This one is probably fairly obvious for native speakers, but I'm always confused. I am writing an article and I want to say that such and such methodology is described in/on a table, a figure or a scheme.
When used alongside the word 'described', the preposition 'in' would be the equivalent of either 'via' or 'inside'.
So, in the example you've given, the correct answer is 'in', because the methodology is described via (i.e. through the means of) the table/figure.
An example of its equivalence with 'inside' could come about if, say, a publication had run an article on the methodology, in which case you would likewise say that 'the methodology was recently described in The Notable Journal.'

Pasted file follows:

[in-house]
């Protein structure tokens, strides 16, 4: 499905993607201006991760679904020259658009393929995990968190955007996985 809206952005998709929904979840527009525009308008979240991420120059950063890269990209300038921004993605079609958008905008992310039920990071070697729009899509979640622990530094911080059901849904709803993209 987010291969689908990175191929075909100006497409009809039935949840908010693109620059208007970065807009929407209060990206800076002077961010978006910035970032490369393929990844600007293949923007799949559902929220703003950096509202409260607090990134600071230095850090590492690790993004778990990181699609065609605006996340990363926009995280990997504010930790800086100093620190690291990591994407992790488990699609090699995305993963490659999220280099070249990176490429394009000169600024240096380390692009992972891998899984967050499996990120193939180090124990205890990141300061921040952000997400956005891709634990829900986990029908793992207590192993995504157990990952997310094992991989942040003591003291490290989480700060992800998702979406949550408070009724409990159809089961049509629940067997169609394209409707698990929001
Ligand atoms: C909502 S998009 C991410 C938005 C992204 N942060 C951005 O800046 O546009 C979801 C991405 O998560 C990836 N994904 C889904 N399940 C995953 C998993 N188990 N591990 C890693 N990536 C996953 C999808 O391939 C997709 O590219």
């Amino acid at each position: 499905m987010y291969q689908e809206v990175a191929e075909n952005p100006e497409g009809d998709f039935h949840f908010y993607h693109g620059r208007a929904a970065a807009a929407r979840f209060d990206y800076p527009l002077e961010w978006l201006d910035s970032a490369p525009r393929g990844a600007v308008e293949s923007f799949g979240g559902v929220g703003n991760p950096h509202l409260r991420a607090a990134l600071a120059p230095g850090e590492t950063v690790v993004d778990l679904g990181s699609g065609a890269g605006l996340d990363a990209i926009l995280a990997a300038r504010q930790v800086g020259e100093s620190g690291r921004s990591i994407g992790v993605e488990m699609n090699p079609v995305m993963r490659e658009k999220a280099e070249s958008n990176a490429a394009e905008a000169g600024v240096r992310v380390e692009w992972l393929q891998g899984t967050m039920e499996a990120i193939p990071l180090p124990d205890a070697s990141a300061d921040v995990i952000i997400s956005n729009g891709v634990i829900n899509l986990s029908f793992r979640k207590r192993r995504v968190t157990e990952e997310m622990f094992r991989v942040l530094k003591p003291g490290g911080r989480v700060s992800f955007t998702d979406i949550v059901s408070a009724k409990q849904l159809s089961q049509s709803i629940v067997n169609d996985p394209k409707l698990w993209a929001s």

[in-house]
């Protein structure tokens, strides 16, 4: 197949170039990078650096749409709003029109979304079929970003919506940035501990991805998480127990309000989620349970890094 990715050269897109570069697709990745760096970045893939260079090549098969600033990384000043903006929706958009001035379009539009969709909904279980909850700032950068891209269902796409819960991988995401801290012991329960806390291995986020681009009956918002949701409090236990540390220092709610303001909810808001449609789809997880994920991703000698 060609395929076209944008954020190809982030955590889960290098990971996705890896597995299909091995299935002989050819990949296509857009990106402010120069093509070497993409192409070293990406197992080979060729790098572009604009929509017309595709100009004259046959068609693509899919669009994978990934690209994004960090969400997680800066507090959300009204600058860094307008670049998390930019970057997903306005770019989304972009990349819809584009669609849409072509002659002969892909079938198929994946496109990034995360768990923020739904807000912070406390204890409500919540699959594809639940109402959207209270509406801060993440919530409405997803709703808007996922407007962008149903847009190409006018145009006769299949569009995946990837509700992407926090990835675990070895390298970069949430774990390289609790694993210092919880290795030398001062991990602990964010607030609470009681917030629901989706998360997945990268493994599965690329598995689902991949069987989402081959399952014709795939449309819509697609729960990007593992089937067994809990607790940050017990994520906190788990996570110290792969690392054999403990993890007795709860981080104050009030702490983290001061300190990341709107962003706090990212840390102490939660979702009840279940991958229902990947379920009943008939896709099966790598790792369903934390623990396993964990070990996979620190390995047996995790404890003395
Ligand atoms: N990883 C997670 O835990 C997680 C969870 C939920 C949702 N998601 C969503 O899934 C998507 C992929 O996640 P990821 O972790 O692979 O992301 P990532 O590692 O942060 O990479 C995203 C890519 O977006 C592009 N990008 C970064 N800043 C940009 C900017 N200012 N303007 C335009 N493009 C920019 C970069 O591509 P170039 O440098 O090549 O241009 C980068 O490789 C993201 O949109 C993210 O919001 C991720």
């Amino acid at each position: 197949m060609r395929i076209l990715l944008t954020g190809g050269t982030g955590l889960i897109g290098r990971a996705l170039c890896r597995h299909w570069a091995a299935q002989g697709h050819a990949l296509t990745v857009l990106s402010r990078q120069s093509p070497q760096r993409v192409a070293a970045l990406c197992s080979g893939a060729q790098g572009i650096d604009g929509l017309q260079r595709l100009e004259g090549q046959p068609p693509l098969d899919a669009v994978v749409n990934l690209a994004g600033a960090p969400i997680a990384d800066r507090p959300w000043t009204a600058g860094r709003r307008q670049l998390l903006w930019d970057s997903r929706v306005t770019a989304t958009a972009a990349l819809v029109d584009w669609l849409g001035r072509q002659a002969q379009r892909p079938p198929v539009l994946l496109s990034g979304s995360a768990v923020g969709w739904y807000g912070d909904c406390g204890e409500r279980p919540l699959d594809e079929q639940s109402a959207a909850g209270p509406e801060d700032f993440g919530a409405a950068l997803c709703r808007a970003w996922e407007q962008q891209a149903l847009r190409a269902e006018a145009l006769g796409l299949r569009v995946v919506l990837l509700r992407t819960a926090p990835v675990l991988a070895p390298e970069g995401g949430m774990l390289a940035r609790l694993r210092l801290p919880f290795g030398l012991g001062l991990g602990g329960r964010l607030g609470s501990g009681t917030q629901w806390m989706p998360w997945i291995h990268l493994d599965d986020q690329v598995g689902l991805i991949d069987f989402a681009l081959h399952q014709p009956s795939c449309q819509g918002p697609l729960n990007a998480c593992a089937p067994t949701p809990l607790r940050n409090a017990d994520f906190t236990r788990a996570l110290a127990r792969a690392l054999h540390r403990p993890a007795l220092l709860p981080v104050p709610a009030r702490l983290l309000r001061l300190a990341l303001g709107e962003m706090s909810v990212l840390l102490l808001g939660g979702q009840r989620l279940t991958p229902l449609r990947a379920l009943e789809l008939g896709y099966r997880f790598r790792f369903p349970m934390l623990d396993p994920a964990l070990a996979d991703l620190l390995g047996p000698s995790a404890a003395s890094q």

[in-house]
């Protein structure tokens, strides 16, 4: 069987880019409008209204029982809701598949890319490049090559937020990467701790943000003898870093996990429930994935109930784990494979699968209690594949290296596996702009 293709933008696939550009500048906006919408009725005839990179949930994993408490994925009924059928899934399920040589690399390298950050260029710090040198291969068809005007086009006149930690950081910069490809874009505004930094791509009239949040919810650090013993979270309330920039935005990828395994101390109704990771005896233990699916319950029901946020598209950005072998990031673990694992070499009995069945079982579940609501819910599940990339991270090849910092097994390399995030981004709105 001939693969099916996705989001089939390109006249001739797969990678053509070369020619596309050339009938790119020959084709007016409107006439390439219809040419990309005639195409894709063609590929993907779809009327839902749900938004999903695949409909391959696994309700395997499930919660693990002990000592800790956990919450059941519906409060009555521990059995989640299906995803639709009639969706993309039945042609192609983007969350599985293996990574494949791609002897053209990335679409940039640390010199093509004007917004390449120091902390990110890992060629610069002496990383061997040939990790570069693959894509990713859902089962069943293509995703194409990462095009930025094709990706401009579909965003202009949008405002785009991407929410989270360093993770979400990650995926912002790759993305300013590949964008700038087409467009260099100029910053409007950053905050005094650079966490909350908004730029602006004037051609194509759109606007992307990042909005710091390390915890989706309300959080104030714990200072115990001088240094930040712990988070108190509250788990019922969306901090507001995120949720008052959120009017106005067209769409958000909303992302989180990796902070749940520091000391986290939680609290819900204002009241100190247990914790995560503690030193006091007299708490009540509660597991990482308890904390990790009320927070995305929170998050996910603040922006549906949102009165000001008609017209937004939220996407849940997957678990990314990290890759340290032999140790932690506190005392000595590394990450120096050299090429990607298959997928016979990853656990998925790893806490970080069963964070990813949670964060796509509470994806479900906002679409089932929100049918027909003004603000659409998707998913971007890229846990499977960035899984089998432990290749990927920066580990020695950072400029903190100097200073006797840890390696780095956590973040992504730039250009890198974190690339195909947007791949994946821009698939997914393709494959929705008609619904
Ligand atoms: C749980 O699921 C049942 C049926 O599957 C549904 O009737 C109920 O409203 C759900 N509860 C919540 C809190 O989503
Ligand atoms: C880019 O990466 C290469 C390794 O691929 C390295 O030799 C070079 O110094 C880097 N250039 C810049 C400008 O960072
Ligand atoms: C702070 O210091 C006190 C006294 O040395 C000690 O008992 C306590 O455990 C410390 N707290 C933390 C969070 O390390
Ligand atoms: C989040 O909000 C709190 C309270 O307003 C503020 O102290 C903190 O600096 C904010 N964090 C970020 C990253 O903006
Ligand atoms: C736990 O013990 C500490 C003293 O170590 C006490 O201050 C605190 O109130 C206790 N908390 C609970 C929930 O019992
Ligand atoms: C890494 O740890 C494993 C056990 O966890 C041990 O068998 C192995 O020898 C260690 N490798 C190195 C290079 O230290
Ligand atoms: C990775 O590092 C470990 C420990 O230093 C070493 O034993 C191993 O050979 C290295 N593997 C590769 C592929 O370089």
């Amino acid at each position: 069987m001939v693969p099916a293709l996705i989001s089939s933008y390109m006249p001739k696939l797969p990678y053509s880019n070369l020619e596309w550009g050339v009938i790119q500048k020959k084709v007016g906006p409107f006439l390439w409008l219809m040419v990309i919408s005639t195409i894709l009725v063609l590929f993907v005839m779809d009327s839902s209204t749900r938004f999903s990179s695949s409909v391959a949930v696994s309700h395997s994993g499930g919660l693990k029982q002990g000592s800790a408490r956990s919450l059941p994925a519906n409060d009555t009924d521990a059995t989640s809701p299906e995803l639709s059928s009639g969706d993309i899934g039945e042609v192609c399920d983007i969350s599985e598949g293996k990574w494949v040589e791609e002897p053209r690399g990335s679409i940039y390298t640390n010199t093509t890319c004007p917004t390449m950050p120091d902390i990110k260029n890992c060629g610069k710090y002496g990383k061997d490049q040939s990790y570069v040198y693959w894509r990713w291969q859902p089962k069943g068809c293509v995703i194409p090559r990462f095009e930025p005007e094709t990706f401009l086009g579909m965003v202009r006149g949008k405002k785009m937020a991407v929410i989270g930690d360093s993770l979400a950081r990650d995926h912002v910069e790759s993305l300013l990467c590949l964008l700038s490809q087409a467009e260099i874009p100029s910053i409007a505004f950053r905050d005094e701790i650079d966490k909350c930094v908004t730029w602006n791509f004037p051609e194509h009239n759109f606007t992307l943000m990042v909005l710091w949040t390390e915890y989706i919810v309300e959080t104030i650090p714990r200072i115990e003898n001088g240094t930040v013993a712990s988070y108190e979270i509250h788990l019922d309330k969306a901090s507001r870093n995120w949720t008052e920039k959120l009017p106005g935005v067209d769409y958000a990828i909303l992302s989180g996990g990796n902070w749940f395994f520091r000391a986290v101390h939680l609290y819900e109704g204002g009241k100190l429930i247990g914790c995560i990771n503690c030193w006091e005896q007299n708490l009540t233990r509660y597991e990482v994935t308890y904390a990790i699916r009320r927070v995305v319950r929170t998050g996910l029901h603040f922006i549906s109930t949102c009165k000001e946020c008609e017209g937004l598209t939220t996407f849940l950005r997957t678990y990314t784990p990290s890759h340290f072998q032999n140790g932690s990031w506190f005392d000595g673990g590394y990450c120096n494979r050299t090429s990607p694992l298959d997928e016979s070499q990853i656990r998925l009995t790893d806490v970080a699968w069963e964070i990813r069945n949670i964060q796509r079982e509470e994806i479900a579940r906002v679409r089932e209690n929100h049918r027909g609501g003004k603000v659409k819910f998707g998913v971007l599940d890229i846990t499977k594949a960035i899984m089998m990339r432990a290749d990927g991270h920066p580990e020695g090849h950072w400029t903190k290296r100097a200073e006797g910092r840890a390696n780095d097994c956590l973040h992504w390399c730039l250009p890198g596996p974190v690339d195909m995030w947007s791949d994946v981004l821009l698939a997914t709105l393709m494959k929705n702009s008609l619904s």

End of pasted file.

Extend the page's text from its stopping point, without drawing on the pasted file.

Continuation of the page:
To use the preposition 'on' with the word 'described' is to convey the medium by which the description was made, e.g. 'the methodology was recently described on paper in an issue of The Notable Journal.'
Notes: I'm English. As far as I know usage is the same in US English, but I'm not totally certain of it.
Since the table here is a row by column arrangement which contains information, described in will be used. This is because the information is in the table. If the table was a flat surface with legs (physical table), the correct form would be described on.
In general, the preposition on and at is used when we address a table.
Eg. Food is on the table. We are sitting at the table.